"There is now a consensus that acknowledges the 'soft signs' that go along with ET. Mainly, mild memory issues, retrieval issues, attention issues and maybe some mood dysregulation," Sullivan continued. "Scientists are excited because they feel like they're understanding the disease more, but there are millions of people — ET is the most common 'movement disorder' — who live with this brain who have known that there are non-motor symptoms, specifically when it comes to cognition and mood."

Sullivan said for many of these patients, this breakthrough science and medical acknowledgment is validating. Patients who have been advised to have a "more positive attitude" about their condition or those who are sent to different specialists for other symptoms beyond the tremor are now able to link their moods and cognitive impairments to essential tremor.

Causes of Essential Tremor & Who it Affects

But what causes ET in the first place?

The cause of essential tremor is largely unknown, though there seems to be a contributing genetic component as 50 percent of cases appear to be the result of a genetic mutation that is passed from a parent to a child. Autosomal dominance of ET means a defective gene from just one parent can pass on the condition.

"If you have a parent who has the genetic mutation for ET, you have about a 50 percent chance of getting it," Sullivan explained. "That being said, the other half of people who get ET are idiopathic, meaning they have no genetic mutation that we know of."

While the majority of ET patients do not experience the onset of symptoms until the age of 40 or older, essential tremor can occur at any age — even in infants. However, if you have the genetic form, you're much more likely to experience an earlier onset of symptoms. Additionally, the severity of symptoms vary from individual to individual and progress just as variably.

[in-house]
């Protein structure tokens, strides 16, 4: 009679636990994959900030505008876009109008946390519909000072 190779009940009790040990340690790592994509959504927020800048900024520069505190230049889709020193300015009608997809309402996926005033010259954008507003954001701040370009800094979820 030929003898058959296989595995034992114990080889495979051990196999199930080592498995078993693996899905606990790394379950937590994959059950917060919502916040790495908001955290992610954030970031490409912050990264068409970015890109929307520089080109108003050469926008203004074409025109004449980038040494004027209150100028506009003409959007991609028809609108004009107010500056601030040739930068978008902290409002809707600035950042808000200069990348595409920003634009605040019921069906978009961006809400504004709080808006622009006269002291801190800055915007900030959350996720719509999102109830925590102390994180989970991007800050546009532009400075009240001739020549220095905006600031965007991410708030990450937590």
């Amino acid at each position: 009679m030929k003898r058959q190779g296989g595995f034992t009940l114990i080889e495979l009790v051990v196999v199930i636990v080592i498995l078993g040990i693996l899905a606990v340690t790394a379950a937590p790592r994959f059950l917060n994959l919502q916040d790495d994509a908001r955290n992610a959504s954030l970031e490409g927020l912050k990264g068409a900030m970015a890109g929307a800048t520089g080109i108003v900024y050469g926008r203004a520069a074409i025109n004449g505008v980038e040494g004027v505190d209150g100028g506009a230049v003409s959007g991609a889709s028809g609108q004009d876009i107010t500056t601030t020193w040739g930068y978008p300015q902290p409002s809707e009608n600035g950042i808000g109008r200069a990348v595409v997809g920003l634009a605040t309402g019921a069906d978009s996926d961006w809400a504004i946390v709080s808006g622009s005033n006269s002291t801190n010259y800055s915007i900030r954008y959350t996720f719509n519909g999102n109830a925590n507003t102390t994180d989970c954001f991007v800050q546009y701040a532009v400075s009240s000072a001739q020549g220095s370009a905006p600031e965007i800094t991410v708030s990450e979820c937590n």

Cure & Treatment of Essential Tremor

At this time, there is no cure for essential tremor, but there are ways to manage and treat ET.

Options include things like medication, surgery, natural remedies and lifestyle modifications, which are meant to address ET symptoms when they become too challenging to live with on a daily basis. It's important to note patients should always discuss the best treatment options with their healthcare provider.

ET treatment options include:

  • Medication, like beta blockers, that help halt the stimulating action of neurotransmitters that cause tremors
  • Botox injections in the hands to ease tremors
  • Surgical procedures (reserved for those with severe tremors)
  • Avoiding alcohol and caffeine, the latter of which is a stimulant that can aggravate tremors
  • Moderating stress and anxiety, which can also increase tremors

Symptoms of ET are quite variable. The time of day, how tired someone is, how stressed someone is, temperature and blood sugar can all play a role in symptom presentation.

"Things like stress management are super important. You really have to take relaxation seriously because stress has such a big part in it. Avoiding caffeine or any kind of stimulant, and maintaining blood sugar levels, like eating regularly throughout the day, can also really help," Sullivan advised.

While there is still a lot to unpack about ET, Sullivan is optimistic about where the research and discovery is headed. A self-described "patient-centered doctor," Sullivan said the key lies in listening to patients.

"Essential tremor is really leading the way for a new trend in brain repair and brain science. We have to listen to patients. We have to respect that the brain does multiple things. And we need to go deeper than just looking at what can be measured or visualized objectively. We have to start to respect the subjective things that patients are telling us," she said. "I really hope that we're moving towards listening more, respecting the expertise that patients and their families bring into the consultation room, and not just assuming we know it all because we read about it somewhere in a journal. ​We really need to be partnering with patients in order to move brain science forward."

This article was written for our sponsor, Essential Tremor Products.